This Tuesday, the 11th Circuit affirmed a summary judgment granted in favor of State Farm, holding that State Farm was not legally obligated to pay the claim since the amount of damages was in dispute.
Alabama law states that there can be no breach of an uninsured motorist contract, and therefore no claim for bad faith, unless and until the insured proves that he is “legally entitled” to recover. In this case, the record established that the other driver was at-fault. However, the analysis did not stop there.
The Court provided that, to establish that a plaintiff is “legally entitled” to recover, both liability and damages must be proved. Here, the record was clear that State Farm disputed the amount of damages claimed by plaintiff. As such, his claims for breach of contract and bad faith were properly dismissed as premature.
The case is Broadway v. State Farm Mut. Ins. Co., 2017 U.S. App. LEXIS 5350 (March 28, 2017).
11th Circuit judges Stanley Marcus, Julia Carnes, and Jill Pryor upheld the decision that the FBI was not vicariously liable for fire damage to a Country Inn and Suites hotel caused when FBI Special Agent Michael Siegling (“Siegling”) “negligently discarded“ his cigarette.
Siegling stayed at a Country Inn and Suites hotel in Huntsville, Alabama while attending a voluntary 6-week training course on hazardous materials. In the evenings, he frequently smoked cigarettes on the balcony of his second-floor hotel room. After a fire spread one evening at the hotel, rendering an entire wing uninhabitable, the Fire Marshal determined that the cause was a “negligently discarded” cigarette from the balcony of Siegling’s room. Acadia Insurance Company, which indemnified the hotel, brought a subrogation claim against the United States under the Federal Tort Claims Act.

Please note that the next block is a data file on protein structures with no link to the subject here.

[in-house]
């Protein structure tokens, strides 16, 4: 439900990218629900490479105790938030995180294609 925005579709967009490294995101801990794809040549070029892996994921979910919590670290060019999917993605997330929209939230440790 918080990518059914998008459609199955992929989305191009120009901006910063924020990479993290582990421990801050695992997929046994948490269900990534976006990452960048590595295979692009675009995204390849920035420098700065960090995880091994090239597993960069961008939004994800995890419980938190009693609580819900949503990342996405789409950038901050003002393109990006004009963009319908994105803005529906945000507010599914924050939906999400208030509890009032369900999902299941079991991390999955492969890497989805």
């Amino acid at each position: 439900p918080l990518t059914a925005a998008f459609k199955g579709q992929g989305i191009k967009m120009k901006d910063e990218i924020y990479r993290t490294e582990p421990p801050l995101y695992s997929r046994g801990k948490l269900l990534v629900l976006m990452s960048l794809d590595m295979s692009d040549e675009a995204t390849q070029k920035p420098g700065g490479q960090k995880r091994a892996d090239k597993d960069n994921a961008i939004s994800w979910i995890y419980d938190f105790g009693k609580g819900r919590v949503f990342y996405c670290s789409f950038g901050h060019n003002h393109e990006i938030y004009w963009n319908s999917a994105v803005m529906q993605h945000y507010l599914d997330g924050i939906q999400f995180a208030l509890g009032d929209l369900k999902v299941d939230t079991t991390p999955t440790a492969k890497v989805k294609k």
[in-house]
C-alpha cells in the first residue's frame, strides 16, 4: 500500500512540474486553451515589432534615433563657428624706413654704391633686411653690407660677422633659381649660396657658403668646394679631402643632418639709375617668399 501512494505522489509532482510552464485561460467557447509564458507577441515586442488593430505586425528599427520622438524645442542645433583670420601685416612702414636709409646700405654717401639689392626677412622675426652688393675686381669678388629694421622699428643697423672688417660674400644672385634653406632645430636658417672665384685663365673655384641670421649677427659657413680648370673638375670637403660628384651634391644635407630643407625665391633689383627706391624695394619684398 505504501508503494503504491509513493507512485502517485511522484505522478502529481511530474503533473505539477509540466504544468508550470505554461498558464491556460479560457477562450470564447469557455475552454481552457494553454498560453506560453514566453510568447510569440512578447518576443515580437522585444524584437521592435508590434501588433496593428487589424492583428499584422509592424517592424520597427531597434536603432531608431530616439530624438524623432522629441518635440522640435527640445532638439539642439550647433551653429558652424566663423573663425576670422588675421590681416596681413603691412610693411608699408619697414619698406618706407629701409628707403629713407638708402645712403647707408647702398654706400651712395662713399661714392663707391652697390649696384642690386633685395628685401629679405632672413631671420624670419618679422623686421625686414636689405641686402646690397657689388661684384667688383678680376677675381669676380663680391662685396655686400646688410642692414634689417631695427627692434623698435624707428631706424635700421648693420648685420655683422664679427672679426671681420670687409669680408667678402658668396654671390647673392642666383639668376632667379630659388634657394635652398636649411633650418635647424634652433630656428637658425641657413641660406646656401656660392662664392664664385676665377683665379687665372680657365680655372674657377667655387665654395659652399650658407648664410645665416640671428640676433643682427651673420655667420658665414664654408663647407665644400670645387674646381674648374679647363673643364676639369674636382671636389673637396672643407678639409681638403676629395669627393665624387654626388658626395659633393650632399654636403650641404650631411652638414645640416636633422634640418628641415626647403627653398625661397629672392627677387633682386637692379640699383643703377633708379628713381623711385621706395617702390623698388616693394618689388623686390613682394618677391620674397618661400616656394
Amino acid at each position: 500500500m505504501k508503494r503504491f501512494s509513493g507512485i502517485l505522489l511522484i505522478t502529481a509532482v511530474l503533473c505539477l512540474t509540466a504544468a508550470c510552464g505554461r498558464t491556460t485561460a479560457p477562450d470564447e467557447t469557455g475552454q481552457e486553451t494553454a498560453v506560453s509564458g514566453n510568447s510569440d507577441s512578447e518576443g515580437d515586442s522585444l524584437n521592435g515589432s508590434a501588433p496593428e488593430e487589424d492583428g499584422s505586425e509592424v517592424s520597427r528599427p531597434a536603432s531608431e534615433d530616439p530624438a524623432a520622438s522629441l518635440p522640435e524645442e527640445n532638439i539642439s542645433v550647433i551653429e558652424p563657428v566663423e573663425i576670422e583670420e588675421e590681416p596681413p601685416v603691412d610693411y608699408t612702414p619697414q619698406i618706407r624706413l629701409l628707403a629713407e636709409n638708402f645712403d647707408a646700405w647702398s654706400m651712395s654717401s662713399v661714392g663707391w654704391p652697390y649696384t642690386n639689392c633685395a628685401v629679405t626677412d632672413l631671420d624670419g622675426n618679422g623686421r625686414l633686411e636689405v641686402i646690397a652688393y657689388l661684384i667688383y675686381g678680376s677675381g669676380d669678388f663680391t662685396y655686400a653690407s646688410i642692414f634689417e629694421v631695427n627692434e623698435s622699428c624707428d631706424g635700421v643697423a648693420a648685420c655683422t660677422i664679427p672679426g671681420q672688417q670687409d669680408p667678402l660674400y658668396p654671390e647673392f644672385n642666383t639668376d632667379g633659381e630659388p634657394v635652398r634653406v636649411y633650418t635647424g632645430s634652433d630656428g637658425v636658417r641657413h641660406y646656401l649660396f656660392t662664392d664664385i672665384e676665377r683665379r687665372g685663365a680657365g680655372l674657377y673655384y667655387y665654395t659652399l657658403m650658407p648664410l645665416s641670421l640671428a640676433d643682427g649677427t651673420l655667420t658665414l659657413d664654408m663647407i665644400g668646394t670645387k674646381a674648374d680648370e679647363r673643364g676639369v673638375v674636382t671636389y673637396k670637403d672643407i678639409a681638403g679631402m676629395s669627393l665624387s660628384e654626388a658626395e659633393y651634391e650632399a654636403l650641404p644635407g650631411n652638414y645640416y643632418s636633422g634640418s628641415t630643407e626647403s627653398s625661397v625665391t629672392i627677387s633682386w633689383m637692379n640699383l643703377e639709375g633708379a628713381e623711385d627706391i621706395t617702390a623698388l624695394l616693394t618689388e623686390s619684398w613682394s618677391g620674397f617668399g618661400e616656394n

Acadia argued that the FBI was vicariously liable since it paid for Siegling to stay in a smoking room while attending the FBI training course. Under Alabama law, the rule for determining whether the conduct of an employee is within the scope of his employment is substantially that if an employee is engaged to perform a certain service, then whatever he does to that end, or in furtherance of the business, is within the scope of the employment. Solmica of Gulf Coast, Inc. v. Braggs, 232 So. 2d 638, 642 (Ala. 1970).
The 11th Circuit held that Siegling was not acting within the scope of his employment when he discarded the cigarette because he was off duty, not under the FBI’s supervision, and not engaged in activities that furthered its business. Furthermore, the FBI did not pay for his cigarettes. Rather, it prohibited employees from purchasing cigarettes with a government credit card. The 11th Circuit added that no evidence was presented that the FBI was aware that he purchased a smoking room, nor did it require Siegling to stay at that particular hotel.
The decision is Acadia Ins. Co. v. United States, 2017 U.S. App. LEXIS 394 , 2017 WL 83379 (11th Cir. 2017).
Since 2008, litigation has been ongoing between G.M. Sign, Inc. and Brink’s Manufacturing Co. over allegations that Brink’s violated the Telephone Consumer Protection Act by sending out unsolicited faxes without any ability by the recipient to opt out of receiving the faxes. The original 2008 lawsuit was dismissed without prejudice in 2009.
G.M. Sign immediately filed an identical suit in Illinois State Court, which settled for $22.54 million. As part of the deal, G.M. Sign was assigned Brinks’ insurance rights under its policy with St. Paul Fire & Marine Insurance Co. However, Brink’s did not tender the defense of the action brought in Illinois State Court and did not otherwise provide notice to St. Paul of the fact that the suit had been re-filed.
In 2014, G.M. Sign went after St. Paul in Georgia federal court. St. Paul responded that it was not required to cover the claim brought in Georgia because, after the 2009 dismissal without prejudice, it did not receive notice of ongoing or re-filed litigation between the parties. St. Paul maintained that Brink’s failure to provide notice deprived St. Paul of the ability to consider any settlement demand or otherwise resolve the 2009 action.
G.M. maintains that, since the second suit is identical to the first suit, and since St. Paul knew of the first suit, then notice was adequately provided.
Judge Eleanor Ross, serving the Northern Federal District of Georgia, ruled that a dismissal without prejudice “means the suit is over.” Therefore, an insured must provide notice of a re-filed claim or other litigation, no matter how similar to the first lawsuit it may be. Because no such notice was provided in this case, Judge Ross relieved St. Paul from having to provide coverage.
The case has made its way to the 11th Circuit Court of Appeals: G.M. Sign, Inc. v. St. Paul Fire & Marine Ins. Co., 1:14-cv-02977.